O’Neal jazzes up the classics

J. Michael O’Neal, alumnus and Los Angeles based pianist, performs a concert of original compositions to popular songs on Sunday in Morgan Auditorium. / photo by Sheridan Lee
J. Michael O’Neal, alumnus and Los Angeles based pianist, performs a concert of original compositions to popular songs on Sunday in Morgan Auditorium. / photo by Sheridan Lee

Sheridan Lee
Staff Writer

University of La Verne’s alumnus J. Michael O’Neal performed a piano concert Sunday in Morgan Auditorium.

O’Neal, a Los Angeles Based musician and professor at Cal Baptist University, played passionately and deeply as he had personal attachments to each cover song he performed.

The set-list ranged from original compositions to covers he transformed into his own, such as Katy Perry’s “Firework.”

He opened the concert with Gloria Gaynor’s “Never Can Say Goodbye.”

He dedicated Michael Bublé’s “Home” to those who are missing a loved one, and Cindy Lauper’s “Time After Time” to those who have died.

O’Neal was accompanied by drums, an electric cello, electric guitar, a string bass, two electric violins, a viola, and a bass guitar.

“I get away from cookie cutter concept of arranging and composing,” O’Neal said. “As kids our imagination is endless but as we get older we’re told our imagination is crazy. My whole concept is to be imagining as a kid again.”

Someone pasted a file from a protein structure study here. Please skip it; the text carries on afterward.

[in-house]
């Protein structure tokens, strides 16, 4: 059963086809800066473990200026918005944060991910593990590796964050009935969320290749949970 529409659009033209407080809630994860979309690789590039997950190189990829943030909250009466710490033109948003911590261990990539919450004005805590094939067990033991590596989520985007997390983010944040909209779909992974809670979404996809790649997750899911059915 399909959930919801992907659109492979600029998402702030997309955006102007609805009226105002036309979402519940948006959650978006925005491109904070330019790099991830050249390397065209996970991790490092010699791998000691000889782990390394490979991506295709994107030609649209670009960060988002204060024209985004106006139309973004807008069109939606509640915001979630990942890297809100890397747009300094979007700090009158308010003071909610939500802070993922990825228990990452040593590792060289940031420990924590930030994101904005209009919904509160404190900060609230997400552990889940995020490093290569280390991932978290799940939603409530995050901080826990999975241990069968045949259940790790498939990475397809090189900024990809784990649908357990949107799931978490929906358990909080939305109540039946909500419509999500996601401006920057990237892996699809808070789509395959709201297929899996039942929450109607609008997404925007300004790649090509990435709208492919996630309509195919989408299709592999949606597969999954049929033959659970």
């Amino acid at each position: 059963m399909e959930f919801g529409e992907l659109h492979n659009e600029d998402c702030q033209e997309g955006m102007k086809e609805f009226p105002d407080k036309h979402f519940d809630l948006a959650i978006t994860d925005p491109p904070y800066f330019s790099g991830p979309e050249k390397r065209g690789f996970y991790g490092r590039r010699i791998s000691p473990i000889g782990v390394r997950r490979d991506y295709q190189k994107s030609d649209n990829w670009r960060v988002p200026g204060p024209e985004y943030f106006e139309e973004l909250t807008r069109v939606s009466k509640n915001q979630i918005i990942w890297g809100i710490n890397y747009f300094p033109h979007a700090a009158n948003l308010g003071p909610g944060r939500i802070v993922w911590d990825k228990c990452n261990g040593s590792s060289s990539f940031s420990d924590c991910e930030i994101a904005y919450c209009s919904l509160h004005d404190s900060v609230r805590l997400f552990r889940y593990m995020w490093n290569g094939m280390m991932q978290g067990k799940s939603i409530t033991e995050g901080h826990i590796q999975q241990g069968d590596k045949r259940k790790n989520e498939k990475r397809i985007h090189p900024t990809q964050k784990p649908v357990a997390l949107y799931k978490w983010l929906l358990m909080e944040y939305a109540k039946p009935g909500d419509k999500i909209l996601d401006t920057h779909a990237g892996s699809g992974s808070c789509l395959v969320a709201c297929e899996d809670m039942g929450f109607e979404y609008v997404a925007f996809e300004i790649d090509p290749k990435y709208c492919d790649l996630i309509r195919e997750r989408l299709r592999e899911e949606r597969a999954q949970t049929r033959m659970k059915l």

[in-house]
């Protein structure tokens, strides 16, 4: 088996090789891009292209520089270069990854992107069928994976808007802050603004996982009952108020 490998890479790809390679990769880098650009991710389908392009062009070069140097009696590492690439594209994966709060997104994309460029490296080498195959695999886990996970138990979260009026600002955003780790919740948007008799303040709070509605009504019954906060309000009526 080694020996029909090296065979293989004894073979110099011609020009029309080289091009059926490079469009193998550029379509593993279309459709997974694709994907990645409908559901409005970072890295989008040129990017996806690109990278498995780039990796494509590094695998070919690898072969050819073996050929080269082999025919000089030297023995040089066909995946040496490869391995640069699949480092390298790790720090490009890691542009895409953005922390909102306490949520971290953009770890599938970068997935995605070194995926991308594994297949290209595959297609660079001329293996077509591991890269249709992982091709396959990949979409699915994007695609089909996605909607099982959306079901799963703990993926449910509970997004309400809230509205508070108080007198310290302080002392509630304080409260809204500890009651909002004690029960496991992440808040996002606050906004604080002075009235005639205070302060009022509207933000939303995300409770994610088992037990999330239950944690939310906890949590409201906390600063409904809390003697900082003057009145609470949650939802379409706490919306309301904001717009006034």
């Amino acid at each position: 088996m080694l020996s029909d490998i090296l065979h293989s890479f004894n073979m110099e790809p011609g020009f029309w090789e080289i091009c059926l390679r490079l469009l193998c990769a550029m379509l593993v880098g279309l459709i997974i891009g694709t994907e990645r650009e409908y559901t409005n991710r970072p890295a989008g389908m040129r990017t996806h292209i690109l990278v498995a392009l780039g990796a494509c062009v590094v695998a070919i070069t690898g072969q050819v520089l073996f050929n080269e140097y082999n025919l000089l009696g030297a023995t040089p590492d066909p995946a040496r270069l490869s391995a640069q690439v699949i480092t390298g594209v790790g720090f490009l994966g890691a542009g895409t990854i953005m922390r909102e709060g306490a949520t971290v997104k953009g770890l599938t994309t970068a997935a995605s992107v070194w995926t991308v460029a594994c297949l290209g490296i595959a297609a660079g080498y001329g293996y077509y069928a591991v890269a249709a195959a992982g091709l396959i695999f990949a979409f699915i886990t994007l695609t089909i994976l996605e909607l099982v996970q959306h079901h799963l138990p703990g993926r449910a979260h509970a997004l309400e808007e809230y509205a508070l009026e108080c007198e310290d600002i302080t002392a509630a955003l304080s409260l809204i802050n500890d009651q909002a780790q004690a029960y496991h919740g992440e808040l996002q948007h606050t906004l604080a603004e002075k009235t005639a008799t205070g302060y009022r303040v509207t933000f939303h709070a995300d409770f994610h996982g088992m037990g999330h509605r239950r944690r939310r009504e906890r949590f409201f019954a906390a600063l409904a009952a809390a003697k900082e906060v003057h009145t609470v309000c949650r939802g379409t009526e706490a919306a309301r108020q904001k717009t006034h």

To assist in vocals four additional singers were brought out for different songs.

The songs combined soul, jazz, and gospel – all full of positivity.

O’Neal was supported by family and friends in the audience.

He often paused to talk and laugh with everyone in the audience.

And he signaled a grand ending whenever he raised his left arm.

“He rearranged old and current songs making them new again, said Myracle Stevenson, who attended the concert. “I will be listening to him.”

“We need to invest in arts here in this community,”said O’Neal. “To support young people who are trying to create music, follow their passions and reimagine again.”

O’Neal and his friends performed with love and imagination making for an entertaining and engaging performance.

“It was very unique,” said Raven Hall, freshman English major.

“I’ve never seen electric violins and violas in person before,” Hall said.

Sheridan Lee can be reached at sheridan.grenda@laverne.edu.

Sheridan Lee
Other Stories

Latest Stories

Related articles

Concert Review: Mickey Darling brings passion to the show

Mickey Darling, an indie pop group from Texas’ performance last week was definitely not a  “Pity Party,” as one of his song titles suggests, with the wild jumping and singing along by audience at The Echo in Los Angeles last Friday. 

Lo-fi melodies provide atmosphere at Glass House

The Glass House in Pomona showcased Loving on Aug 23. They are a Canadian alternative lo-fi trio that has grown in popularity since their song “Visions'' went viral on TikTok a few months ago.

Swedish folk singer turns venue into arena

Jose Gonzalez, Swedish folk singer, killed it with love at the Fonda Theater in his second performance this year in Los Angeles Aug. 25.

Speaker explains how SoCalGas is preparing for a sustainable future

The University of La Verne’s annual Robert and Mary Neher Global Sustainability Lecture highlighted how natural gas companies are preparing for the future.